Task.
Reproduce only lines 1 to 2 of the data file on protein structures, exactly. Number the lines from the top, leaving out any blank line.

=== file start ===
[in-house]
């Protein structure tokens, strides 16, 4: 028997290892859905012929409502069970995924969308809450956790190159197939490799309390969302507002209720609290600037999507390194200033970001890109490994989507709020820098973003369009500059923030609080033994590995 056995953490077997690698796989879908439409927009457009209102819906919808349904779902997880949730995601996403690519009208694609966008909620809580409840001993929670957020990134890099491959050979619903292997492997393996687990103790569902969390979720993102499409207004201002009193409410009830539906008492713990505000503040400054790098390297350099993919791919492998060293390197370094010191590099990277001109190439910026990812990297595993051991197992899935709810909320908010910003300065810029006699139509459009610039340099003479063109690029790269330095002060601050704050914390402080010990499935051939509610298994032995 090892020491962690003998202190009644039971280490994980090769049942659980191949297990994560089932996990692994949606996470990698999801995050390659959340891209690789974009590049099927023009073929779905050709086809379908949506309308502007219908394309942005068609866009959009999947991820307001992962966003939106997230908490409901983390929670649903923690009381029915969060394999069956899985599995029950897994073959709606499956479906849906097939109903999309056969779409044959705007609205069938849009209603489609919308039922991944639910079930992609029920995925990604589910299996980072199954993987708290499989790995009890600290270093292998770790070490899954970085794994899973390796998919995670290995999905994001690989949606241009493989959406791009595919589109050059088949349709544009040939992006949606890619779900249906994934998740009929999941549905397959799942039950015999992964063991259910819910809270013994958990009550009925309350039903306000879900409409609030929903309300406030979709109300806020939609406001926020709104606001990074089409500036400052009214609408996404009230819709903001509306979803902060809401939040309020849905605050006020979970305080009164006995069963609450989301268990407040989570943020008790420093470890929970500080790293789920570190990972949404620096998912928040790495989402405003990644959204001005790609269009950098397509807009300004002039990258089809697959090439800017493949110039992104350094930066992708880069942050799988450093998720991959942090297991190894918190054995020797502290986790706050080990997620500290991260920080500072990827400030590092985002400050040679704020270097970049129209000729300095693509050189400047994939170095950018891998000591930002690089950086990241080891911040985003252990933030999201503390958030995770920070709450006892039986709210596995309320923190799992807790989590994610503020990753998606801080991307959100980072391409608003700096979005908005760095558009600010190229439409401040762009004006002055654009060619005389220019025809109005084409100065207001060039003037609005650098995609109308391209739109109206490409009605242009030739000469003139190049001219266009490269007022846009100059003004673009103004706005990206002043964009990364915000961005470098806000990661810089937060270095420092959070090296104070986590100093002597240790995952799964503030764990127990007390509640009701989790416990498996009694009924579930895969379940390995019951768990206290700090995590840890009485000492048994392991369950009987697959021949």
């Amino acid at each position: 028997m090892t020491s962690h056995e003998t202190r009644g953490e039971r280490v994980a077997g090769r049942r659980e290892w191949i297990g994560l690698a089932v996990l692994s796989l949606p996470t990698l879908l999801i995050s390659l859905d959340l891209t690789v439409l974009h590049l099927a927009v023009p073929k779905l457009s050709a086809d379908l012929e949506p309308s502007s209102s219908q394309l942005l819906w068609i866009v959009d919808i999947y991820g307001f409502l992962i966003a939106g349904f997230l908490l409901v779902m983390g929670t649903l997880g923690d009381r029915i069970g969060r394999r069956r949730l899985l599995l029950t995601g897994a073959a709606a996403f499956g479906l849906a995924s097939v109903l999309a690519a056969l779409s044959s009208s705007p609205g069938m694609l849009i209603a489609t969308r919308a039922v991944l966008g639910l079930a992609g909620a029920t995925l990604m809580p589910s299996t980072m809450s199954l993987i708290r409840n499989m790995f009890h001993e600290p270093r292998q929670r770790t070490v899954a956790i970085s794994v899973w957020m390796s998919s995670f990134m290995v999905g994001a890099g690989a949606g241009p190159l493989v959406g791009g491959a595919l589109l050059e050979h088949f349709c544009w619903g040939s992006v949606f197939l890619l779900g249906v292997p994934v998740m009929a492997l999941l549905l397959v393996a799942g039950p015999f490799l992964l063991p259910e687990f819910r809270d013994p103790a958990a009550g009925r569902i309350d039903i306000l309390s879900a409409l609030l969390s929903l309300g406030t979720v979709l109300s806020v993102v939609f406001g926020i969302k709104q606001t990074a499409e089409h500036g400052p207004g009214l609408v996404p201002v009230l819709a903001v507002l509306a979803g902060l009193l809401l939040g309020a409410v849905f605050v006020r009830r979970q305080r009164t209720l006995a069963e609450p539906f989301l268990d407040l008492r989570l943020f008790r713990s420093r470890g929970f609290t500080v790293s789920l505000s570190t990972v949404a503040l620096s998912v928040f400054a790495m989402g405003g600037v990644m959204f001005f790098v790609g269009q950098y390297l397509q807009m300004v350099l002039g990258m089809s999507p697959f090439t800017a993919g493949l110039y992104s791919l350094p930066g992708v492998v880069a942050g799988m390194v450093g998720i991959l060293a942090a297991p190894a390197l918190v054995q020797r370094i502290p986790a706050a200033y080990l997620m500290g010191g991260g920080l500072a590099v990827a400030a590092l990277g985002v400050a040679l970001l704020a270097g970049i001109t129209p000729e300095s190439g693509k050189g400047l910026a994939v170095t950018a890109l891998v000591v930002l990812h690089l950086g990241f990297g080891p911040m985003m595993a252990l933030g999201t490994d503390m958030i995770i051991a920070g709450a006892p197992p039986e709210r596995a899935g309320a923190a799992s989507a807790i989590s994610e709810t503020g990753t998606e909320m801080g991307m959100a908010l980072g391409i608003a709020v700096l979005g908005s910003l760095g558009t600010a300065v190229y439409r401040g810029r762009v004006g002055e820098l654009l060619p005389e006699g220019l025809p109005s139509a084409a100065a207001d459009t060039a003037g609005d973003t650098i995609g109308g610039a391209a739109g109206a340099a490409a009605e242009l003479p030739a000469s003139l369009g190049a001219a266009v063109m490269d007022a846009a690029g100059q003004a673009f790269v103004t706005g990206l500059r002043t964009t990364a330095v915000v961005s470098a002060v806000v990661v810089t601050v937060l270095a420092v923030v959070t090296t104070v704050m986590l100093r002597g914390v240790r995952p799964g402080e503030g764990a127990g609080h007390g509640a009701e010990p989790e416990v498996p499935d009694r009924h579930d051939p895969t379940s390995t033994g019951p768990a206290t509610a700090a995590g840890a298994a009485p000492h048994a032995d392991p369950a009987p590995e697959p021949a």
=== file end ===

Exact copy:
[in-house]
């Protein structure tokens, strides 16, 4: 028997290892859905012929409502069970995924969308809450956790190159197939490799309390969302507002209720609290600037999507390194200033970001890109490994989507709020820098973003369009500059923030609080033994590995 056995953490077997690698796989879908439409927009457009209102819906919808349904779902997880949730995601996403690519009208694609966008909620809580409840001993929670957020990134890099491959050979619903292997492997393996687990103790569902969390979720993102499409207004201002009193409410009830539906008492713990505000503040400054790098390297350099993919791919492998060293390197370094010191590099990277001109190439910026990812990297595993051991197992899935709810909320908010910003300065810029006699139509459009610039340099003479063109690029790269330095002060601050704050914390402080010990499935051939509610298994032995 090892020491962690003998202190009644039971280490994980090769049942659980191949297990994560089932996990692994949606996470990698999801995050390659959340891209690789974009590049099927023009073929779905050709086809379908949506309308502007219908394309942005068609866009959009999947991820307001992962966003939106997230908490409901983390929670649903923690009381029915969060394999069956899985599995029950897994073959709606499956479906849906097939109903999309056969779409044959705007609205069938849009209603489609919308039922991944639910079930992609029920995925990604589910299996980072199954993987708290499989790995009890600290270093292998770790070490899954970085794994899973390796998919995670290995999905994001690989949606241009493989959406791009595919589109050059088949349709544009040939992006949606890619779900249906994934998740009929999941549905397959799942039950015999992964063991259910819910809270013994958990009550009925309350039903306000879900409409609030929903309300406030979709109300806020939609406001926020709104606001990074089409500036400052009214609408996404009230819709903001509306979803902060809401939040309020849905605050006020979970305080009164006995069963609450989301268990407040989570943020008790420093470890929970500080790293789920570190990972949404620096998912928040790495989402405003990644959204001005790609269009950098397509807009300004002039990258089809697959090439800017493949110039992104350094930066992708880069942050799988450093998720991959942090297991190894918190054995020797502290986790706050080990997620500290991260920080500072990827400030590092985002400050040679704020270097970049129209000729300095693509050189400047994939170095950018891998000591930002690089950086990241080891911040985003252990933030999201503390958030995770920070709450006892039986709210596995309320923190799992807790989590994610503020990753998606801080991307959100980072391409608003700096979005908005760095558009600010190229439409401040762009004006002055654009060619005389220019025809109005084409100065207001060039003037609005650098995609109308391209739109109206490409009605242009030739000469003139190049001219266009490269007022846009100059003004673009103004706005990206002043964009990364915000961005470098806000990661810089937060270095420092959070090296104070986590100093002597240790995952799964503030764990127990007390509640009701989790416990498996009694009924579930895969379940390995019951768990206290700090995590840890009485000492048994392991369950009987697959021949």